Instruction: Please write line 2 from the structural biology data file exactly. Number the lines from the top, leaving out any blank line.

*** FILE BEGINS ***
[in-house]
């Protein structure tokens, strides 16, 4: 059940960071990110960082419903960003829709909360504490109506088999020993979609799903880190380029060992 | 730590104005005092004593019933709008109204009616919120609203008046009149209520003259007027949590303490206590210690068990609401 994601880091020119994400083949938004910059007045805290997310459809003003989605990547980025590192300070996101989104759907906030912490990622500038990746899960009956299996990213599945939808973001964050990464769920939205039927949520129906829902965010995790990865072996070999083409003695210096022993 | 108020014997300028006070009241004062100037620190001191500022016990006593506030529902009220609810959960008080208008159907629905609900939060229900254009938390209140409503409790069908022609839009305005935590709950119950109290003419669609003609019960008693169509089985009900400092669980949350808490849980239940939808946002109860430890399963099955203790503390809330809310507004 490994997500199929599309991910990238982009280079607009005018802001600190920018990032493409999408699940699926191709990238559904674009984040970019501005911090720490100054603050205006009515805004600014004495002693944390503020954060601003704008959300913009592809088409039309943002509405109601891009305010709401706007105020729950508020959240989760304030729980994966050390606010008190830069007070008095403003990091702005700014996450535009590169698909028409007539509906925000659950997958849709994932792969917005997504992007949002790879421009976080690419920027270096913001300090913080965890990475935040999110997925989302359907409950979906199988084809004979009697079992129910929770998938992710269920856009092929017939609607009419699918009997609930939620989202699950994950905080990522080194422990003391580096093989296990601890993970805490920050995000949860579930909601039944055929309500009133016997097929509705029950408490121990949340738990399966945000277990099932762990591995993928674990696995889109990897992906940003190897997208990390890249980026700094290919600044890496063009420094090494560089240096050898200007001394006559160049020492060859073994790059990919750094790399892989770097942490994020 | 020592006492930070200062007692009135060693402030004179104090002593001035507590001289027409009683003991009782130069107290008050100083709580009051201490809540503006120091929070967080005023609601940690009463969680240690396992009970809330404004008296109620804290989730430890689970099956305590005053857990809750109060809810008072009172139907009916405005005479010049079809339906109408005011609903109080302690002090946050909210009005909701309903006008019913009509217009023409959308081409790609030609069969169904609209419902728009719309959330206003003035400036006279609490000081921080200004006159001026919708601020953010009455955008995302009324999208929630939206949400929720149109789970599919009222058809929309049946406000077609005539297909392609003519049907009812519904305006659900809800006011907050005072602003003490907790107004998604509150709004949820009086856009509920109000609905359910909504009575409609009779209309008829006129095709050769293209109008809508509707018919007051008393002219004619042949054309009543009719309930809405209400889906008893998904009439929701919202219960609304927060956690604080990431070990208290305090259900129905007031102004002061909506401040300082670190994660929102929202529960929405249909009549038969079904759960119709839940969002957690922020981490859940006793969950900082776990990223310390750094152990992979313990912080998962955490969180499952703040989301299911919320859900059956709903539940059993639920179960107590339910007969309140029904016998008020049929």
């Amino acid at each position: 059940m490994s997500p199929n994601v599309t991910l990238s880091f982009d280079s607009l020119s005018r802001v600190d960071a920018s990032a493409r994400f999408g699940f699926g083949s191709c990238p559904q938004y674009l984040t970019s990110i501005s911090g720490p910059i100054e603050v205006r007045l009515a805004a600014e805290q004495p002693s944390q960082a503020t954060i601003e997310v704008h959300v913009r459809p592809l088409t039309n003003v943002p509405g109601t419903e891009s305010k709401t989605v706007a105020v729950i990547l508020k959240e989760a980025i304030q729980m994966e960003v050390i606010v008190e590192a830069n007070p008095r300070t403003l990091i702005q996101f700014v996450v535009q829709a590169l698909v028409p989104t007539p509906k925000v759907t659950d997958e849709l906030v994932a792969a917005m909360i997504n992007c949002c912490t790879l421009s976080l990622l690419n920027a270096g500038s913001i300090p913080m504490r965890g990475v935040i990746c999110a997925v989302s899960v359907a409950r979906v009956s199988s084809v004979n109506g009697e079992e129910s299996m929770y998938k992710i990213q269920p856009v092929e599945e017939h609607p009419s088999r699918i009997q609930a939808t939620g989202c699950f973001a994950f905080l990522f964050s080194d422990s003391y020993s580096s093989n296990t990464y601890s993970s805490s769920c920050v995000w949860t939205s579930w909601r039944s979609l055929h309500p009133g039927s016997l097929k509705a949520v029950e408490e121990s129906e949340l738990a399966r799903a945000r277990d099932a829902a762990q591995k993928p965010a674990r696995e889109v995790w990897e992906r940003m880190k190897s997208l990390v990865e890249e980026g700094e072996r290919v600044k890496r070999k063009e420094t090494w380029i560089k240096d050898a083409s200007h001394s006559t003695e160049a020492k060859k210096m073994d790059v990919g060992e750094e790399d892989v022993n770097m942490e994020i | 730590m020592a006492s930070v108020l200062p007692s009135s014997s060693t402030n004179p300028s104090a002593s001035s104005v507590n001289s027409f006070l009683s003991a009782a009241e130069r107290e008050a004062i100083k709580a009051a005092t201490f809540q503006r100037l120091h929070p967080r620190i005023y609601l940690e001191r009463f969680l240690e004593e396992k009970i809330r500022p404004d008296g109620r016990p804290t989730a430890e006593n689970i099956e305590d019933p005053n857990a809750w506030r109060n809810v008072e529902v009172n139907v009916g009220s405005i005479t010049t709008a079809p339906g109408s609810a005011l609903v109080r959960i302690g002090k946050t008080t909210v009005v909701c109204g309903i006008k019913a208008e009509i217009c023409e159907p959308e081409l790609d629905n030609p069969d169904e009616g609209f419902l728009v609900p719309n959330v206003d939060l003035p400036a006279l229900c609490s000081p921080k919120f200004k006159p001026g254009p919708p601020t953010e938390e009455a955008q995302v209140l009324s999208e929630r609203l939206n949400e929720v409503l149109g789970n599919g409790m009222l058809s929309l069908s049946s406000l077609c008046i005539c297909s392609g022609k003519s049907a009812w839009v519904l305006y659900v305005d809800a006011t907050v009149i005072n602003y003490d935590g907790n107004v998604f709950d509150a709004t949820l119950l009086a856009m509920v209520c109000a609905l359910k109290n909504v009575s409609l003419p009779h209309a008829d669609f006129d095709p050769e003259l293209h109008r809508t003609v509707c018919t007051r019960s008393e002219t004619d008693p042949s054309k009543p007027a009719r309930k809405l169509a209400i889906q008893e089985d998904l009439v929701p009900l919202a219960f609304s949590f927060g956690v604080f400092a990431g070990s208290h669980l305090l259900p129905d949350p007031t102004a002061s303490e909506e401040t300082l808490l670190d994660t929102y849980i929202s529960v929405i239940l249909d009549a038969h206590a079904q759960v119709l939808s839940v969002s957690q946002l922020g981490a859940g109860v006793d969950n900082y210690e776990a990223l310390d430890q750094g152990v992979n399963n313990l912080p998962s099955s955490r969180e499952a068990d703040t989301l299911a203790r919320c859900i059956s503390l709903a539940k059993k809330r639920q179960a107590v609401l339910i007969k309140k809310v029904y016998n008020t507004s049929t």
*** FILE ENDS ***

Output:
């Protein structure tokens, strides 16, 4: 059940960071990110960082419903960003829709909360504490109506088999020993979609799903880190380029060992 | 730590104005005092004593019933709008109204009616919120609203008046009149209520003259007027949590303490206590210690068990609401 994601880091020119994400083949938004910059007045805290997310459809003003989605990547980025590192300070996101989104759907906030912490990622500038990746899960009956299996990213599945939808973001964050990464769920939205039927949520129906829902965010995790990865072996070999083409003695210096022993 | 108020014997300028006070009241004062100037620190001191500022016990006593506030529902009220609810959960008080208008159907629905609900939060229900254009938390209140409503409790069908022609839009305005935590709950119950109290003419669609003609019960008693169509089985009900400092669980949350808490849980239940939808946002109860430890399963099955203790503390809330809310507004 490994997500199929599309991910990238982009280079607009005018802001600190920018990032493409999408699940699926191709990238559904674009984040970019501005911090720490100054603050205006009515805004600014004495002693944390503020954060601003704008959300913009592809088409039309943002509405109601891009305010709401706007105020729950508020959240989760304030729980994966050390606010008190830069007070008095403003990091702005700014996450535009590169698909028409007539509906925000659950997958849709994932792969917005997504992007949002790879421009976080690419920027270096913001300090913080965890990475935040999110997925989302359907409950979906199988084809004979009697079992129910929770998938992710269920856009092929017939609607009419699918009997609930939620989202699950994950905080990522080194422990003391580096093989296990601890993970805490920050995000949860579930909601039944055929309500009133016997097929509705029950408490121990949340738990399966945000277990099932762990591995993928674990696995889109990897992906940003190897997208990390890249980026700094290919600044890496063009420094090494560089240096050898200007001394006559160049020492060859073994790059990919750094790399892989770097942490994020 | 020592006492930070200062007692009135060693402030004179104090002593001035507590001289027409009683003991009782130069107290008050100083709580009051201490809540503006120091929070967080005023609601940690009463969680240690396992009970809330404004008296109620804290989730430890689970099956305590005053857990809750109060809810008072009172139907009916405005005479010049079809339906109408005011609903109080302690002090946050909210009005909701309903006008019913009509217009023409959308081409790609030609069969169904609209419902728009719309959330206003003035400036006279609490000081921080200004006159001026919708601020953010009455955008995302009324999208929630939206949400929720149109789970599919009222058809929309049946406000077609005539297909392609003519049907009812519904305006659900809800006011907050005072602003003490907790107004998604509150709004949820009086856009509920109000609905359910909504009575409609009779209309008829006129095709050769293209109008809508509707018919007051008393002219004619042949054309009543009719309930809405209400889906008893998904009439929701919202219960609304927060956690604080990431070990208290305090259900129905007031102004002061909506401040300082670190994660929102929202529960929405249909009549038969079904759960119709839940969002957690922020981490859940006793969950900082776990990223310390750094152990992979313990912080998962955490969180499952703040989301299911919320859900059956709903539940059993639920179960107590339910007969309140029904016998008020049929």